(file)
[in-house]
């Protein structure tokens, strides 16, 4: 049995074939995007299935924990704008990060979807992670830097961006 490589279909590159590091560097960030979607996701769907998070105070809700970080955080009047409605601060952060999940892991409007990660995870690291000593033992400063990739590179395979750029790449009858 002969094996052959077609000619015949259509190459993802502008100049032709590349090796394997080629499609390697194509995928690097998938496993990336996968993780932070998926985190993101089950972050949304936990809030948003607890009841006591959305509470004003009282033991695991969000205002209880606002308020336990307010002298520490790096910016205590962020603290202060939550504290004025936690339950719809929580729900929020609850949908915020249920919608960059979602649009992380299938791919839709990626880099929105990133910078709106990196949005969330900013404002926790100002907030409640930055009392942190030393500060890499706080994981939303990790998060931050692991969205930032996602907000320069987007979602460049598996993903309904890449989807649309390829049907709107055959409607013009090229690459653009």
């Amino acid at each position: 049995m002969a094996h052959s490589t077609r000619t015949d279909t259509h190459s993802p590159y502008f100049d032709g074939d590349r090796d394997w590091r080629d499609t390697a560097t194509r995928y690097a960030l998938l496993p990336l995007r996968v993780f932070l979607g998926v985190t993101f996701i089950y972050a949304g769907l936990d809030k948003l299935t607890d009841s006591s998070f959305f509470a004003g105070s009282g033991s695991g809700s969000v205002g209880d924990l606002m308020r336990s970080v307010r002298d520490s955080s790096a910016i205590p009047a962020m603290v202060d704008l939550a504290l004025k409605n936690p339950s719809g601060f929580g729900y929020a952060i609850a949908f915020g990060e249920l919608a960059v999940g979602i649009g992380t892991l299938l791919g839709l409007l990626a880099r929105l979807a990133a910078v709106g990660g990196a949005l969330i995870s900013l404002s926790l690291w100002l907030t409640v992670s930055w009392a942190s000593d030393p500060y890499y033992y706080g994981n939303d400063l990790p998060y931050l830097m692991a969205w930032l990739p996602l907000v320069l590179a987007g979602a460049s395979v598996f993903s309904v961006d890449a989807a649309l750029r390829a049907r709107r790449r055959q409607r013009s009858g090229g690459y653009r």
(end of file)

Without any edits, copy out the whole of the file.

[in-house]
């Protein structure tokens, strides 16, 4: 049995074939995007299935924990704008990060979807992670830097961006 490589279909590159590091560097960030979607996701769907998070105070809700970080955080009047409605601060952060999940892991409007990660995870690291000593033992400063990739590179395979750029790449009858 002969094996052959077609000619015949259509190459993802502008100049032709590349090796394997080629499609390697194509995928690097998938496993990336996968993780932070998926985190993101089950972050949304936990809030948003607890009841006591959305509470004003009282033991695991969000205002209880606002308020336990307010002298520490790096910016205590962020603290202060939550504290004025936690339950719809929580729900929020609850949908915020249920919608960059979602649009992380299938791919839709990626880099929105990133910078709106990196949005969330900013404002926790100002907030409640930055009392942190030393500060890499706080994981939303990790998060931050692991969205930032996602907000320069987007979602460049598996993903309904890449989807649309390829049907709107055959409607013009090229690459653009």
């Amino acid at each position: 049995m002969a094996h052959s490589t077609r000619t015949d279909t259509h190459s993802p590159y502008f100049d032709g074939d590349r090796d394997w590091r080629d499609t390697a560097t194509r995928y690097a960030l998938l496993p990336l995007r996968v993780f932070l979607g998926v985190t993101f996701i089950y972050a949304g769907l936990d809030k948003l299935t607890d009841s006591s998070f959305f509470a004003g105070s009282g033991s695991g809700s969000v205002g209880d924990l606002m308020r336990s970080v307010r002298d520490s955080s790096a910016i205590p009047a962020m603290v202060d704008l939550a504290l004025k409605n936690p339950s719809g601060f929580g729900y929020a952060i609850a949908f915020g990060e249920l919608a960059v999940g979602i649009g992380t892991l299938l791919g839709l409007l990626a880099r929105l979807a990133a910078v709106g990660g990196a949005l969330i995870s900013l404002s926790l690291w100002l907030t409640v992670s930055w009392a942190s000593d030393p500060y890499y033992y706080g994981n939303d400063l990790p998060y931050l830097m692991a969205w930032l990739p996602l907000v320069l590179a987007g979602a460049s395979v598996f993903s309904v961006d890449a989807a649309l750029r390829a049907r709107r790449r055959q409607r013009s009858g090229g690459y653009r």